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Courts and Crime

Ohio Supreme Court says juveniles are only entitled to lawyers for court proceedings, not police questioning
Ruling based on juvenile arrest case in Cleveland

Kevin Niedermier
Courtesy of The State of Ohio
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Juveniles questioned by police in Ohio are not entitled to have a parent or attorney present. The state Supreme Court ruled today that Ohio law only requires lawyers for kids in criminal cases during court proceedings. WKSU’s Kevin Niedermier reports on the case that stemmed from a Cleveland traffic stop.

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When Cleveland police pulled over a 15 year old boy for not having a valid driver’s license, he gave police phony name. Officers arrested him, read him his Miranda rights and took him to the station for questioning. During the interrogation he waived his right to an attorney, and admitted to his role in a robbery. He was convicted, but appealed on the grounds that the confession should not have been used in court because no attorney or parent was present during police questioning.Jill Beeler of the Ohio Public Defenders office is chief counsel for juvenile division. She disappointed by the ruling, and says Ohio’s law should give minors the same right to counsel they have in court.

“This statute in Ohio actually provides children the right to have their parents help them through the court proceedings.  We were asking the court to extend that right to police interrogations.”

Beeler says most parents do not realize their children can be interrogated without them being contacted first to give permission. In a dissent to the high court’s ruling, Chief Justice Maureen O’ Conner said it “offends fundamental notions of due process and fairness, and defies law, logic and common sense.” Beeler says rules requiring counsel for minors during police interrogation varies by state, and even within Ohio.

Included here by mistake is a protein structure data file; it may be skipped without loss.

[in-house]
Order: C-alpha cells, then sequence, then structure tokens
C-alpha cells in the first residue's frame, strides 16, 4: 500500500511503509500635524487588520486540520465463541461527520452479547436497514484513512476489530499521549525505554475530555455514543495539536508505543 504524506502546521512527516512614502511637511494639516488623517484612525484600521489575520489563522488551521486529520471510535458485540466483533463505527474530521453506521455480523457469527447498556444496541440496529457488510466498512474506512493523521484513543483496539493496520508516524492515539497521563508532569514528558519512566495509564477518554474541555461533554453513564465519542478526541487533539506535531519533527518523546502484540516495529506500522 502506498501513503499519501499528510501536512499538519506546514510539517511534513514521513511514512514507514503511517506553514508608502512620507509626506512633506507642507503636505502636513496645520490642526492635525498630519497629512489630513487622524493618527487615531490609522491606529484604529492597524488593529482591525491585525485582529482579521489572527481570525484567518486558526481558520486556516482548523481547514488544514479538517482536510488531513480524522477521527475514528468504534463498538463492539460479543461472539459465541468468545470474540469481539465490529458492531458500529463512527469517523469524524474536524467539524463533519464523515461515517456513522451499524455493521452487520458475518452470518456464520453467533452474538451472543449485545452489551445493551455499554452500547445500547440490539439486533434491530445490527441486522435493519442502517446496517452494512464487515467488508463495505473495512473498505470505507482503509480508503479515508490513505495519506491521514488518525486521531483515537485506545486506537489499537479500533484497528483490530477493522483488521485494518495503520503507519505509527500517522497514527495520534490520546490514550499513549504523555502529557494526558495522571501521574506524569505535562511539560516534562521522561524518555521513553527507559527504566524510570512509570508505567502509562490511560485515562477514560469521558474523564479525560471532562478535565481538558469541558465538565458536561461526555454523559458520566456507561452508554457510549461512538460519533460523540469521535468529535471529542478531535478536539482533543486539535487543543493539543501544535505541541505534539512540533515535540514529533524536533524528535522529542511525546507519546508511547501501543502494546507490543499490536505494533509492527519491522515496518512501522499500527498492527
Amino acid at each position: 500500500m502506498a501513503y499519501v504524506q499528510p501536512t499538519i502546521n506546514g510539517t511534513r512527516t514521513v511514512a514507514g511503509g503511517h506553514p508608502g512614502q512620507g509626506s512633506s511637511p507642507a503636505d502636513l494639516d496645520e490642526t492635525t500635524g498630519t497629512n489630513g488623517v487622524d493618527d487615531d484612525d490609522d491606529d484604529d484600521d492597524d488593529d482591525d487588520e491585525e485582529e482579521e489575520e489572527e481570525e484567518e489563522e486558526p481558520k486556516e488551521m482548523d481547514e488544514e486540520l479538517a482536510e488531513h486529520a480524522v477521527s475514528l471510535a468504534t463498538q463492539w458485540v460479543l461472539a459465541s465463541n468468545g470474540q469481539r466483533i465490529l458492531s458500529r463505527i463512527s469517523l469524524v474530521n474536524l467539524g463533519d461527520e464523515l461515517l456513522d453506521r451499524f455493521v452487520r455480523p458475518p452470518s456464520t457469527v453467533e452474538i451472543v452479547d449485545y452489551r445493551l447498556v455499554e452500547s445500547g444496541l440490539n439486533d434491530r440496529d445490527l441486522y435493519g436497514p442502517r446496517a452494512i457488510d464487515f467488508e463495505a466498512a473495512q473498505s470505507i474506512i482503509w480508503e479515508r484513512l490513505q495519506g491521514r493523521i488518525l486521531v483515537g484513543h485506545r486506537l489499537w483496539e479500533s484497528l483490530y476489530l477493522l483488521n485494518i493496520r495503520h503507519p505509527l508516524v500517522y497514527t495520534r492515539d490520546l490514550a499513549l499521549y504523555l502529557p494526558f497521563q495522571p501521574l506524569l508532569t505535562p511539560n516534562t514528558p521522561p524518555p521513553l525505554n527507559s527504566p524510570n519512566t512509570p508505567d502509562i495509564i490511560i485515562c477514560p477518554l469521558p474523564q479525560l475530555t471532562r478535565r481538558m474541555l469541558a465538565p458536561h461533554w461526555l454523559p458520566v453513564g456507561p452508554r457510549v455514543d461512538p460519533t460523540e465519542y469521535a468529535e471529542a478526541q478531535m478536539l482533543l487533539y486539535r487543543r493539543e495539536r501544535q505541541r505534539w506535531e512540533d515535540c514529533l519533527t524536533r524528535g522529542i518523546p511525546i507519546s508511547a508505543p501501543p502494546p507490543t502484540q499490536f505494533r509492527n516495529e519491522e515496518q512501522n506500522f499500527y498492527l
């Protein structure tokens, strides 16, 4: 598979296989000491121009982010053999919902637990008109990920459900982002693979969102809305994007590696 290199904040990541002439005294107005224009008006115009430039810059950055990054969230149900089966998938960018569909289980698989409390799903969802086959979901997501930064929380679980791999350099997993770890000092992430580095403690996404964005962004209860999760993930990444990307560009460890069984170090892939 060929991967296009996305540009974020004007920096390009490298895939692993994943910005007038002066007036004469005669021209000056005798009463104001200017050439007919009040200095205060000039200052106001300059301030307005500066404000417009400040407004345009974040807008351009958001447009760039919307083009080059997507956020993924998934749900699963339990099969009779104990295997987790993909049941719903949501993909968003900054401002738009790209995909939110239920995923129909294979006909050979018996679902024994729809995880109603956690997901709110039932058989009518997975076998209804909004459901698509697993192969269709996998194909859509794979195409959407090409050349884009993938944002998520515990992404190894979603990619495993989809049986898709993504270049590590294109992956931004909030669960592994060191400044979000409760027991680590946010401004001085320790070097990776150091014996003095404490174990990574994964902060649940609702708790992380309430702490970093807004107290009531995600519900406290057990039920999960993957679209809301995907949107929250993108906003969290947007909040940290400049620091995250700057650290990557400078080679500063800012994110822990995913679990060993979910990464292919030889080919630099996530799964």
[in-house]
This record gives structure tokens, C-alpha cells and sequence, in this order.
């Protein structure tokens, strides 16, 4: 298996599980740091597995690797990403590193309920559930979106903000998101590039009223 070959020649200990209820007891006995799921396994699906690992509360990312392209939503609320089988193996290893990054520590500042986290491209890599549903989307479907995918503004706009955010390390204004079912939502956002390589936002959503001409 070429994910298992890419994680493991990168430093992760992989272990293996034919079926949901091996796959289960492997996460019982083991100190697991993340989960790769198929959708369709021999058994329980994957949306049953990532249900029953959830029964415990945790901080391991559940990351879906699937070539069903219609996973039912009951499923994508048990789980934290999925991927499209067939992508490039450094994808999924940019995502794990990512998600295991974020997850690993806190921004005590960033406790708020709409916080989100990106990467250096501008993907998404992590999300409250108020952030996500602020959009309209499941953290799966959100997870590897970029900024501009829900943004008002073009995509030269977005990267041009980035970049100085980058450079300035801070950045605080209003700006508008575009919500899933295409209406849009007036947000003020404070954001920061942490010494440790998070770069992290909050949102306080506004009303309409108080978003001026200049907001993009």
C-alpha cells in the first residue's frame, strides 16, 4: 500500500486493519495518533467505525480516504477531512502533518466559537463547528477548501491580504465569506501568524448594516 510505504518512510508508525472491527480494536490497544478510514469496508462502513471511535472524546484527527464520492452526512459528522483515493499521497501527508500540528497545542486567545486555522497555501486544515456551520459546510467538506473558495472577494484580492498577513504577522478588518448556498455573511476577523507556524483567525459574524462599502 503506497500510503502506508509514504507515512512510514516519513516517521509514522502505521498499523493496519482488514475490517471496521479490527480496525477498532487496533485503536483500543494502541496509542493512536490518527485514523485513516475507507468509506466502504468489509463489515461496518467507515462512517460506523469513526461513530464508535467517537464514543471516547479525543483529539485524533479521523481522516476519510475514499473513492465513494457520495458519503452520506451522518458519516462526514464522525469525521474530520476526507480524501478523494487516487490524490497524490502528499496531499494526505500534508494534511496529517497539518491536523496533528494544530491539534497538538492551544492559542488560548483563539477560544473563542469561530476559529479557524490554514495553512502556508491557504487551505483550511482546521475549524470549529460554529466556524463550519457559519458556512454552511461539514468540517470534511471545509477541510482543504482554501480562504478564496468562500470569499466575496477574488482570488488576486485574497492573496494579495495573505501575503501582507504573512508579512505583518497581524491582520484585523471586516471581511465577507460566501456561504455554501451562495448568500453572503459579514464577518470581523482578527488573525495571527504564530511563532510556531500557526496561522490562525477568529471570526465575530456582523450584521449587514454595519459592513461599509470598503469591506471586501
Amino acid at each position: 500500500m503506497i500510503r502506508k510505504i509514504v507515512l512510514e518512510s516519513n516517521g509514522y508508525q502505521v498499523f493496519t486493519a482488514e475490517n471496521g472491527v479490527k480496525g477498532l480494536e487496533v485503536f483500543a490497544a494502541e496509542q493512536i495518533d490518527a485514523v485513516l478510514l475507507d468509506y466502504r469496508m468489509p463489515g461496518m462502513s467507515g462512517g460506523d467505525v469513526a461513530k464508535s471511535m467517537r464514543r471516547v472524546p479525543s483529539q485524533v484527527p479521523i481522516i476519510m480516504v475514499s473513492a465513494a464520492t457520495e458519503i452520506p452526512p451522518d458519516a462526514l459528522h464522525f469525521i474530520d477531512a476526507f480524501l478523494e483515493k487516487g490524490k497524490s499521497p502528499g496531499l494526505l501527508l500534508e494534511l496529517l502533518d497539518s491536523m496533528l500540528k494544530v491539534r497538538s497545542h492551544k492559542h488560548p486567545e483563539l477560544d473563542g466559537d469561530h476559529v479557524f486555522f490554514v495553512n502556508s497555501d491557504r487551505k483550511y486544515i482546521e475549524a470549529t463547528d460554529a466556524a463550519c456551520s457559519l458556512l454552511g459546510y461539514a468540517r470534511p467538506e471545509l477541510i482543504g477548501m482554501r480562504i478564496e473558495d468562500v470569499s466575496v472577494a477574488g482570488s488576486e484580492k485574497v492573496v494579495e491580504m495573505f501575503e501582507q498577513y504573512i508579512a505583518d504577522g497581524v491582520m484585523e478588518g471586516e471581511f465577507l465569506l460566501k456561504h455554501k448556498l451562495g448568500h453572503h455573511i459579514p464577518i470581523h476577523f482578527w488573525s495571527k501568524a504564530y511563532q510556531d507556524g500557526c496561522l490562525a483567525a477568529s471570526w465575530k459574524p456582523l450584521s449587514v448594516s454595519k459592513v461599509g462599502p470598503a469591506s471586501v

“Some states do offer additional protections that Ohio currently does not. It also varies at times within Ohio. I think certain police stations have their own policies about contacting parents before questioning their kids. But there’s no uniformity. So it’s left to each jurisdiction to determine have that interrogate minors, children with disabilities.”

Beeler expects the issue to be taken up by the Ohio lawmakers.

Listener Comments:

You make these taxation issues so clear! Do you provide services on tax litigations or IRS audit and appeals? In case you do, I wish your contacts to appear in my directory of tax attorneys. Submission is absolutely free and you will be listed in a category related to your state. For example, look at the section of Ohio tax attorneys I try to provide as many information as possible to facilitate the choice of appropriate tax lawyers.

Posted by: (???) on October 14, 2012 7:10AM
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